“…You do not make weaponized anthrax in Afghan caves. For that you need serious scientists and serious laboratories…Richard Butler, the former chief arms inspector in Iraq, tells us that Iraq has weaponized anthrax and VX gas. Syria has chemical weapons. Iran is developing nukes. They all sponsor terrorists. Now is the time to go after state-sponsored terrorism. This does not mean invading every country. It means getting some regimes to change policies and others to fall—whether by economic and diplomatic pressure, internal revolt or, as a last resort, military action…”—Columnist Charles Krauthammer (Washington Post, Oct. 5)
SHABBAT SERVICE AND EVENT SCHEDULE
Candles: 6:00 PM
Shabbat Shalom Service: 7:15 PM
Kabbalat Shabbat: 8:00 PM (NOTE THE RETURN TO OUR LATE FRIDAY NIGHT SERVICE SCHEDULE)
P'sukey d'zimra: 9:15
Shacharit (Morning service): 9:30
We celebrate the Bar Mitzvah of Gregory Schneider. Mazal tov to Greg and to his family. BTW, if you want a good laugh (which we all need), read about a recent Bar Mitzvah that was nothing like Gregory's will be, featuring the rapper Emenem. I'll let this one speak for itself.
Children's Services: 10:30, with Nurit Avigdor (through grade 2) and Bert Madwed (grades 3 and up). this week we'll be implementing something brand new -- our upper grades will be "hosting" the older service periodically, with their teachers present. This week's hosts will be the third grade. Religious school and Bi-Cultural students of all grades are naturally invited.
AN ADDED NOTE ON CHILDREN'S SERVICES AND SHABBAT REQUIREMENTS
There's been much healthy discussion here on the importance of children's services lately. Our Board of Ed has recently taken the courageous step of formalizing a policy that had been practiced all-too casually in the past: the linkage of Shabbat morning attendance with our Bar/Bat Mitzvah program, both for Religious School and BCDS students. Yes, we are saying, we believe that a vital component of any Jewish child's education is the development of skills related to participating in Shabbat morning services, as well as a solid "comfort level" in attending these services. The policy has nothing to do with how families choose to observe Judaism in their homes, and everything to do with setting minimal standards of Jewish education for children. If we don't take that task seriously, we'll be nothing more than a Bar Mitzvah mill, and at such meaningless services we might as well replace the clergy with Emenem (see above). Learning about Shabbat on a Tuesday but rarely experiencing it on a Saturday gets us right back to the world of the shoe box Sukkah, a world we need to leave behind.
I am very pleased to note that Shabbat morning attendance has increased significantly thus far this fall. I thank all the parents who have demonstrated such commitment to the partnership between family and synagogue that can help us all to achieve our goals. This was especially evident over the Sukkot holiday and Simhat Torah, both evening and morning. On Simhat Torah night we had over 250 here, and over 100 the next morning -- on a weekday, that is remarkable. What's more, in the morning, about 30 kids led parts of the service. It was sensational, and the "ruach" (spirit) level as we danced with the Torahs has never been so high. It was just what we needed during these troubled times.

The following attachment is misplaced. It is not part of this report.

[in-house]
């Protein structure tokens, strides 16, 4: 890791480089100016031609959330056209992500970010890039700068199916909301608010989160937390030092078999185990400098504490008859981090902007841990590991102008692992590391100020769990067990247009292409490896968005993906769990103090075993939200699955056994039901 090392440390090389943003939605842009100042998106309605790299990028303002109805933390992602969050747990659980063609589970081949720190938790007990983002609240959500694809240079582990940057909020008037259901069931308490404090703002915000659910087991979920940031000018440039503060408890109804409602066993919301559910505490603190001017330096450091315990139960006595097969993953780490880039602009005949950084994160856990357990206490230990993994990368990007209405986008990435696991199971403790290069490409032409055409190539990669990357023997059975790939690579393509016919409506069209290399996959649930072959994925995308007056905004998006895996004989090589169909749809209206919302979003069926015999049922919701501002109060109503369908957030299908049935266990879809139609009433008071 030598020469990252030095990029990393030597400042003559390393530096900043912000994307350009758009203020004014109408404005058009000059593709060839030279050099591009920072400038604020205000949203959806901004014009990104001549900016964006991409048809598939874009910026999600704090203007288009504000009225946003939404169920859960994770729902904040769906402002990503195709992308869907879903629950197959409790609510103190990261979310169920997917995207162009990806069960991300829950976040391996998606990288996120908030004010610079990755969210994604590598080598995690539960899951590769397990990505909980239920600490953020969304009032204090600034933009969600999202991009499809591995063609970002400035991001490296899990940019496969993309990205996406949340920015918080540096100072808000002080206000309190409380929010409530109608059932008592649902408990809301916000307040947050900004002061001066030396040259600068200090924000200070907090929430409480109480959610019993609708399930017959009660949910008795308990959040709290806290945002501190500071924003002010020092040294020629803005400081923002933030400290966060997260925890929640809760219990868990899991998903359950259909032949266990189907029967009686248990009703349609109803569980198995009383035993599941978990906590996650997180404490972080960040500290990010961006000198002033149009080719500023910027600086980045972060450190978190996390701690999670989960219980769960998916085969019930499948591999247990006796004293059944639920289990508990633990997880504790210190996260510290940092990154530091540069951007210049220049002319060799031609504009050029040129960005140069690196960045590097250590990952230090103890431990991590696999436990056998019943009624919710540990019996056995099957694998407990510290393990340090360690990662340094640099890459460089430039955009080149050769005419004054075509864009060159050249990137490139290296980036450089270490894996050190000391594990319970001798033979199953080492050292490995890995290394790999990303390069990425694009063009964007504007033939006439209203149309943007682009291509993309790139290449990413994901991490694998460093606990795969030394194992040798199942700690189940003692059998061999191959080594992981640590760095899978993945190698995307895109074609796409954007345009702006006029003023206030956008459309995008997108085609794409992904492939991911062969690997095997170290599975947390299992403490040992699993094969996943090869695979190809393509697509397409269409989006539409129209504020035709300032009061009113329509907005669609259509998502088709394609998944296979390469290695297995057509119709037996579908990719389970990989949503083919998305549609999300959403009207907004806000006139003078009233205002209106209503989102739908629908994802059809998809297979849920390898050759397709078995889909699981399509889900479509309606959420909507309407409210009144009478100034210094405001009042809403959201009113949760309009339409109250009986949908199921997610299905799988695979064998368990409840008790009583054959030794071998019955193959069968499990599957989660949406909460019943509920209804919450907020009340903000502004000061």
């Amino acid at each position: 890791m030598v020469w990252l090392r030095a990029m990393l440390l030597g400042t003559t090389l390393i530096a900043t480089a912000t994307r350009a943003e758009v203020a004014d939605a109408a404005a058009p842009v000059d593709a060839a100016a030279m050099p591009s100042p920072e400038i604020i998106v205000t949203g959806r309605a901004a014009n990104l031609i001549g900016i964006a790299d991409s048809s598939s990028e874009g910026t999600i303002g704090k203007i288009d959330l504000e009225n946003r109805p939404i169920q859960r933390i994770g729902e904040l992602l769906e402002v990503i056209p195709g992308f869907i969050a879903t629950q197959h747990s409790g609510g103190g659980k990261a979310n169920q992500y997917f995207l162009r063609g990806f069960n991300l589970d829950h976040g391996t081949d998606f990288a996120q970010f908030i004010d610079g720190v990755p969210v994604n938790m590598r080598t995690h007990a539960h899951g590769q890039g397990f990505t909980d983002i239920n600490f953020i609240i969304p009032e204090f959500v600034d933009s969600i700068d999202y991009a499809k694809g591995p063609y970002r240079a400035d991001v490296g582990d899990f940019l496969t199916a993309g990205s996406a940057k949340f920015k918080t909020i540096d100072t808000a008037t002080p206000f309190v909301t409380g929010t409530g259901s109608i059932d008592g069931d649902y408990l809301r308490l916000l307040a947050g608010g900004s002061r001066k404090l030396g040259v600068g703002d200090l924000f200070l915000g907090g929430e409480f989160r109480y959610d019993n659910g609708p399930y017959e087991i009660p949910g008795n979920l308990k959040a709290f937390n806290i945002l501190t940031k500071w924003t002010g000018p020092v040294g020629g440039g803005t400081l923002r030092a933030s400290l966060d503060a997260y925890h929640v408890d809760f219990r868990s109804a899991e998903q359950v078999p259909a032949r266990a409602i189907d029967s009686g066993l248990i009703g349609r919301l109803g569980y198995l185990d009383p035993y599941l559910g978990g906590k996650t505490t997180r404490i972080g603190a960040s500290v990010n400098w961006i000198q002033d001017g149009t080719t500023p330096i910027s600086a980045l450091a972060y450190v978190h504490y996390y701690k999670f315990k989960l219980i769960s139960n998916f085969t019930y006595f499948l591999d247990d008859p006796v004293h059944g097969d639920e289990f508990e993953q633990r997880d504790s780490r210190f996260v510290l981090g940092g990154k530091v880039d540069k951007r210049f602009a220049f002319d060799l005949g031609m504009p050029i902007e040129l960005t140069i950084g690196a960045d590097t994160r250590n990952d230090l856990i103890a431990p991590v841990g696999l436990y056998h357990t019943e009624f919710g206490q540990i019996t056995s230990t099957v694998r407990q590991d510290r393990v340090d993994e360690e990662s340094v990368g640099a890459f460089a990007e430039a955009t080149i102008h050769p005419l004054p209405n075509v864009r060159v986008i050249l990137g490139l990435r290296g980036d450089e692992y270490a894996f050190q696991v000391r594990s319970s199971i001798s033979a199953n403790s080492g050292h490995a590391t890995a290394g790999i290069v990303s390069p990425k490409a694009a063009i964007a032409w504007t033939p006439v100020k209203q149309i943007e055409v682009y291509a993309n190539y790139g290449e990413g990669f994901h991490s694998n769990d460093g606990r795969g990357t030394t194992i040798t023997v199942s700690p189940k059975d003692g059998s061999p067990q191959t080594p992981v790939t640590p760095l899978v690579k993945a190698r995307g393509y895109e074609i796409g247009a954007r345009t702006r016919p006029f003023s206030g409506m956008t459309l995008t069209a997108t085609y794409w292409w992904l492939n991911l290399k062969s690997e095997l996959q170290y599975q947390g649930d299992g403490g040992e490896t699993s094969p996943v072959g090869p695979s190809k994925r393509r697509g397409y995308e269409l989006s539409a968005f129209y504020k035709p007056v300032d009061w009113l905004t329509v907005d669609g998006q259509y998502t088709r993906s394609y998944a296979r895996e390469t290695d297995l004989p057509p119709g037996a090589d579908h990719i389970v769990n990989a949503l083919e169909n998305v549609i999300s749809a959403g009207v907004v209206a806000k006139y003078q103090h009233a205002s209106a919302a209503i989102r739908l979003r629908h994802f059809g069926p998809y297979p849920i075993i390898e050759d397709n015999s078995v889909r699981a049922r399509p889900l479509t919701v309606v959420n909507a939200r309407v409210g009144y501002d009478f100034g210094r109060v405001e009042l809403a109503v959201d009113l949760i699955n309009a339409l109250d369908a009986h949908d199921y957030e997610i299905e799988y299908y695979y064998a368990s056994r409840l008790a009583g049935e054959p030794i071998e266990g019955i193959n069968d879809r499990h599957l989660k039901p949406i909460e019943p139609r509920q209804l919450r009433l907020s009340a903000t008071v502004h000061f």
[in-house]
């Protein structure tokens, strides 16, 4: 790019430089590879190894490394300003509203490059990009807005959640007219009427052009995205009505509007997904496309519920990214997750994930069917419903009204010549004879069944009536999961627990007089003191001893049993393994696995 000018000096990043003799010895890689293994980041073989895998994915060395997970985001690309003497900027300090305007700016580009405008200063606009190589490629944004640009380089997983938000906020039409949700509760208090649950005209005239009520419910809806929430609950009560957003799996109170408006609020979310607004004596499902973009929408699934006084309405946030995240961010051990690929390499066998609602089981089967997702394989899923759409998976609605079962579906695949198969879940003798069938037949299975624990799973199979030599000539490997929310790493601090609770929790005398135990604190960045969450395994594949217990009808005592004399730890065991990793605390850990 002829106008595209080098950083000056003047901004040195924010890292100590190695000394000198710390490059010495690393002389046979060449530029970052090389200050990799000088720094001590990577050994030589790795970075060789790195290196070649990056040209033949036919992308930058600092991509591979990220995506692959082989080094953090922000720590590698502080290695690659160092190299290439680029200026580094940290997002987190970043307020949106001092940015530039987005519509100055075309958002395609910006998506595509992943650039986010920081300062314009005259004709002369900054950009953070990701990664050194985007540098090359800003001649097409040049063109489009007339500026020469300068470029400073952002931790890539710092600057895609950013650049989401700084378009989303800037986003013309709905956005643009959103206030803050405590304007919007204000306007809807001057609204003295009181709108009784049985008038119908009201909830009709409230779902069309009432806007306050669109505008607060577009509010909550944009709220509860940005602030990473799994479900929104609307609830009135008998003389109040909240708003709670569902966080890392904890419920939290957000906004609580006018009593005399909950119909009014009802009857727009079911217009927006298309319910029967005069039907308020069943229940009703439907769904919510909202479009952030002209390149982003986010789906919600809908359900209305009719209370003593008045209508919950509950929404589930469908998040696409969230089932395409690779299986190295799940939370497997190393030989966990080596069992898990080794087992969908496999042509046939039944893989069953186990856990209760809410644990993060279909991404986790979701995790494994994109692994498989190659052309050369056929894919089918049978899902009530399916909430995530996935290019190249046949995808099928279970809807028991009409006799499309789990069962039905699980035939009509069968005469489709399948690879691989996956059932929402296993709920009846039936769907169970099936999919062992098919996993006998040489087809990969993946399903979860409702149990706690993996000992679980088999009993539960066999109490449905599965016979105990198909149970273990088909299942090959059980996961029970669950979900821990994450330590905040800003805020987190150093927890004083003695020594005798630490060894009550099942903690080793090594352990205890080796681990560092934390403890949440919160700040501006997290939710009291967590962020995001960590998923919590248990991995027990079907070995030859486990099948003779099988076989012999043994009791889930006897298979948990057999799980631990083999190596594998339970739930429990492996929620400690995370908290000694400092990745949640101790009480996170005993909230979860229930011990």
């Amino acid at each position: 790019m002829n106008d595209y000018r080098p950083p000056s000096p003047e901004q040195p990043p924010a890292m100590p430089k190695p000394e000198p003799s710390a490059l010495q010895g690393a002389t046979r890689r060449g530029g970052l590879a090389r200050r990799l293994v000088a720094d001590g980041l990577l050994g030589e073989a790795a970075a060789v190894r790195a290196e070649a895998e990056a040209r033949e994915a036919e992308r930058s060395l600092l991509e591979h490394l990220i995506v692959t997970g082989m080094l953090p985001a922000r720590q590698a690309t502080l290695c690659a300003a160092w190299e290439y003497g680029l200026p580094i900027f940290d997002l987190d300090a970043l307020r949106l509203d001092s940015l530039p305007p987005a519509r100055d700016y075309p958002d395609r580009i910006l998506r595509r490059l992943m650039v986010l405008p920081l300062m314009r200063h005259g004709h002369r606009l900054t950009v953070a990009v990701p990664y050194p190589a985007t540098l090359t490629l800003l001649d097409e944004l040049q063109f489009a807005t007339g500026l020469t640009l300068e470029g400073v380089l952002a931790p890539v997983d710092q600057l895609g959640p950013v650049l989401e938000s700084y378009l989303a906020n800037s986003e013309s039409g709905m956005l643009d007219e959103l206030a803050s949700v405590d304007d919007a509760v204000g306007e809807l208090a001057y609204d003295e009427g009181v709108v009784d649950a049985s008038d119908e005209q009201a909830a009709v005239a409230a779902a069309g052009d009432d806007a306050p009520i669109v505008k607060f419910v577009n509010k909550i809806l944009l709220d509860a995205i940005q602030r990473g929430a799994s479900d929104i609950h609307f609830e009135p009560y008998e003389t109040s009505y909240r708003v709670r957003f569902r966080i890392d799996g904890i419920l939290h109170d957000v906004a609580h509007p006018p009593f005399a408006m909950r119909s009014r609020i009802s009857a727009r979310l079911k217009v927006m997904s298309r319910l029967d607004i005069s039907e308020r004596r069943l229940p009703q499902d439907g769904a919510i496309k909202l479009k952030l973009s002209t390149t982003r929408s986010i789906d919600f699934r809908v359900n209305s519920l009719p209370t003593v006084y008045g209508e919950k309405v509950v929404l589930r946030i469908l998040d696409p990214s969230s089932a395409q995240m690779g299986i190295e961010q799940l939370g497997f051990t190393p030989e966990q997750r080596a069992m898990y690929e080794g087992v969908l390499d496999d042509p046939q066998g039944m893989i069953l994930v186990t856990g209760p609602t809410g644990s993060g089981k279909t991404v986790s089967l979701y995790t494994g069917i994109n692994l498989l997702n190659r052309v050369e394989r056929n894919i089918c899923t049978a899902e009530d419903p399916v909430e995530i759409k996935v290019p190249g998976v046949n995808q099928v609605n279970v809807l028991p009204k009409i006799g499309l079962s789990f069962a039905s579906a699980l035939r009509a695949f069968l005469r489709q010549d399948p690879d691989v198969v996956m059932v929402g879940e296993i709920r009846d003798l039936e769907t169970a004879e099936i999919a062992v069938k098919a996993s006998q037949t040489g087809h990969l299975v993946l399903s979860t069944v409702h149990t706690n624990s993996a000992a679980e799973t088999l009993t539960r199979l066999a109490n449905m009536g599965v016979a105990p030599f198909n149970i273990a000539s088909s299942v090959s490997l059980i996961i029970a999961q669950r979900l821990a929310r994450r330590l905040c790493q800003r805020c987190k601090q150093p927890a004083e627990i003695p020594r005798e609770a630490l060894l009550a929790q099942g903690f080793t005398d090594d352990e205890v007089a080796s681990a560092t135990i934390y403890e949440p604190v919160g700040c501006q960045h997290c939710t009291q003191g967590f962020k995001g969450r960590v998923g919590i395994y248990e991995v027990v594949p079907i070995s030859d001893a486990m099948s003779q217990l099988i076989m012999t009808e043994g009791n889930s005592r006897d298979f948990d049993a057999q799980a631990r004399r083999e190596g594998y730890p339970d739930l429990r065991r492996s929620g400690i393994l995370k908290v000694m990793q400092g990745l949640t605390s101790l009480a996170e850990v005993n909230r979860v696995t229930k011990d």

I am aware of the sacrifices that many of our families have to make in order to be here with children and am sensitive to the fact that some feel that we have not communicated our goals and policies adequately. I personally apologize to those who have felt that way and invite you to contact me so that we might discuss these important matters personally. We wish to work with families so that everyone will end up a "winner" in this. The Shabbat morning attendance policy has an inordinate amount of built-in flexibility. As of this week, my children and several others already have fulfilled their requirement for the year! (dating from Sept. 1 to now). No family will have to alter their lifestyle in any significant way to fulfill the minimal goals of the policy. Of course, I hope that people will want to do much more. Because ultimately, we all want our kids to love being here. Our youth and education program is so good that almost all kids do -- all we have to do is escort them through the door a few times to make that happen.
I also take full responsibility in making sure that our adult services are as accessible, warm, welcoming and engaging as possible for those parents who might choose to attend. If they are not (or if they are) for you, I need to know. Parents, of course, are also welcome to attend the children's services.
In the end, as your rabbi, I answer to three different sets of bosses (aside from the one Upstairs). One is you, all of you. The second is the Jewish people, past, present and future. And the third is our children. Not our children now, however, so much as our children 25 years from now. When today's fifth grader is in his thirties, I want her to be able to say to me, "Thank you for helping me to love being Jewish and for helping me to feel at home in any synagogue anywhere." Our Shabbat attendance policy is a small but symbolically important part of a comprehensive program filled with content and overflowing with joy. Without one, the other cannot stand. Without minimal standards of commitment, we can never get to the fun part. If you are having difficulty seeing this big picture right now, I appeal for your patience and support. If you are beginning to see some of the fruits of our labors, as I believe most are, I thank you for the confidence you've placed in your professional staff and Board of Ed. It is a trust that we do not take lightly.